|Publication number||US4908503 A|
|Application number||US 07/153,452|
|Publication date||Mar 13, 1990|
|Filing date||Feb 8, 1988|
|Priority date||Feb 11, 1987|
|Also published as||CA1319013C, EP0282367A1|
|Publication number||07153452, 153452, US 4908503 A, US 4908503A, US-A-4908503, US4908503 A, US4908503A|
|Original Assignee||Leuvrey Bernard|
|Export Citation||BiBTeX, EndNote, RefMan|
|Patent Citations (6), Referenced by (4), Classifications (16), Legal Events (5)|
|External Links: USPTO, USPTO Assignment, Espacenet|
The invention relates to an identification device, especially an identification plate, making it possible to identify articles and more particularly pieces of rough timber.
Rudimentary methods of marking pieces of rough timber, such as marking by paint or by pencil, are already known.
More elaborate methods involving plates made of metal or colored plastic are also known. These plates have projecting parts embedded in the wood and, on their outer face, figures and/or letters.
Thus, Austrian Patent No. 289,859 describes aluminum or plastic plates in which magnetic powder can be incorporated.
British Patent No. 2,075,464 describes a marking plate made of plastic, with magnetic powder injected, or made of aluminum or iron, having on its inner face projecting parts embedded in the wood and on its outer face extensions making it possible to secure a special hammer for fitting the plate.
U.S. Pat. No. 3,673,717 also relates to a conventional plastic marking plate having figures and/or letters on its outer face.
All these plates have, in general, the following main disadvantages:
The metal plate oxidizes, blunts the wood-cutting tools and has a limited surface for presenting the identification marks.
As for plastic plate, this does not blunt the cutting tools and is highly legible; however, combination with the conventional marking system, namely for example, identification by printing with a film transferred hot onto the outer face, does not enable the user to put the identification into effect quickly and easily.
The present invention aims to overcome these disadvantages. A first object of the invention is to put an identification device into effect in the most efficient possible way by using information marks of the bar-code type.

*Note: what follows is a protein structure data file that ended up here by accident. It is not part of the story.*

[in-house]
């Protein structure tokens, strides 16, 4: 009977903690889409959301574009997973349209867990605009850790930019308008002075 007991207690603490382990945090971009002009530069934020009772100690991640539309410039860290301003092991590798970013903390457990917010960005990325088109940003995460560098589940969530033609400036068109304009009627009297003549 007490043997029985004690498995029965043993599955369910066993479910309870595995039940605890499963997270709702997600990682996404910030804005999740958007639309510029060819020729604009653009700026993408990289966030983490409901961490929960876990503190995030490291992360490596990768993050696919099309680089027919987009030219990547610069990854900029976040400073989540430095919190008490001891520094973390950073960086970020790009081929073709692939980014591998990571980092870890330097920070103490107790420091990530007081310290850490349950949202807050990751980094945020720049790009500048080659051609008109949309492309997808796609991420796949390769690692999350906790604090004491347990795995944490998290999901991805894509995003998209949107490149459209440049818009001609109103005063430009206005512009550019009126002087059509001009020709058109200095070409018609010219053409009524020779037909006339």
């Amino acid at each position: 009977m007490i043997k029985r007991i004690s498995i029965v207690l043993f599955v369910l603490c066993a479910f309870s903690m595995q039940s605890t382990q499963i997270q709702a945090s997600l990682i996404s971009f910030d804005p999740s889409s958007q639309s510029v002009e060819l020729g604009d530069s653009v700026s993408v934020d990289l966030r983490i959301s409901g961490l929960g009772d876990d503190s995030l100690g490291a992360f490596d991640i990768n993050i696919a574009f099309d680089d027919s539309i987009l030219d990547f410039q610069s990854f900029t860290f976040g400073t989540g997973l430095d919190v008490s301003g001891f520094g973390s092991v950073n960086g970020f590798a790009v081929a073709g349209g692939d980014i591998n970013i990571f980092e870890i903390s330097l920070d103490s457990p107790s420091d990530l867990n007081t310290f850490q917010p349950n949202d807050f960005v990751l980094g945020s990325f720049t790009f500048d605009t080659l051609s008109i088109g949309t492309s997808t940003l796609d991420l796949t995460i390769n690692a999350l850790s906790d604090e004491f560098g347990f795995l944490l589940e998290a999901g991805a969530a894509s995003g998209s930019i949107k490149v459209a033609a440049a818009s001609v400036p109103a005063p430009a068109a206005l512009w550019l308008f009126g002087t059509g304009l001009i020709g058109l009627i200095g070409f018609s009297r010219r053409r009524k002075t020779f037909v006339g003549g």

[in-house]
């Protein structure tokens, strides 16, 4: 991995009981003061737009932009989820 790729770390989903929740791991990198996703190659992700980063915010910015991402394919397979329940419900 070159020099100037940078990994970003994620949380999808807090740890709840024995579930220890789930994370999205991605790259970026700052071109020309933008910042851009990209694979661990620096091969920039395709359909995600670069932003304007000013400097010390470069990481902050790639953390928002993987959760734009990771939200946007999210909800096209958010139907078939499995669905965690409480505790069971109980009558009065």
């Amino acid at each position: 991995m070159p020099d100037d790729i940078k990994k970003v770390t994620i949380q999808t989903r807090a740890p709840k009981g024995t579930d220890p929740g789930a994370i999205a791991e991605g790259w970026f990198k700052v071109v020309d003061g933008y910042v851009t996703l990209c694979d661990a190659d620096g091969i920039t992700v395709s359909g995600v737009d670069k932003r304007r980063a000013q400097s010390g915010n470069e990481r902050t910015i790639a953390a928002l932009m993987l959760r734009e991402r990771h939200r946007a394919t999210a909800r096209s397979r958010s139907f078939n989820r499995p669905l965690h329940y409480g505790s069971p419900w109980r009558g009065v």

This first object is linked to the achievement of a second object of the invention, namely the protection of the information marks against external attack and recognition of these from the outer face of the identification device.
For this purpose, the invention provides an identification device, especially a plate for identifying articles, particularly pieces of rough timber, of the type comprising a flat rigid support, to which are affixed information marks visible from the outer face of the support, the inner face of the support generally being arranged against the article to be identified, the device being such that, on the one hand, the information marks are located in the direction of the inner face of a flat element forming part of the device, and on the other hand this flat element is joined rigidly to the support and is transparent, at least opposite the information marks.
The invention also relates to a device for processing the information given by the said identification device, formed by the combination of the said identification device, fitted on each article to be identified and comprising marks of the bar-code type, and of a reading appliance of the bar-code type.
Finally, the invention relates to an identification method intended for storing information corresponding to various articles and making use of the identification device described and the information-processing device.
The invention is aimed, first of all, at making it possible to use bar-code marks for plates for identifying articles, such as pieces of rough timber. This special use of bar-code marks essentially presents a problem as regards the protection of the marks from the external environment, in view of the conditions under which the pieces of timber are stored, transported and, more generally, treated. This problem does not arise when barcode marks are used on stored packs conventional in large stores, such as food products, cosmetic products, etc., since they are not subject to attack (rain, fungi, knocks, etc.) to which pieces of timber are subject.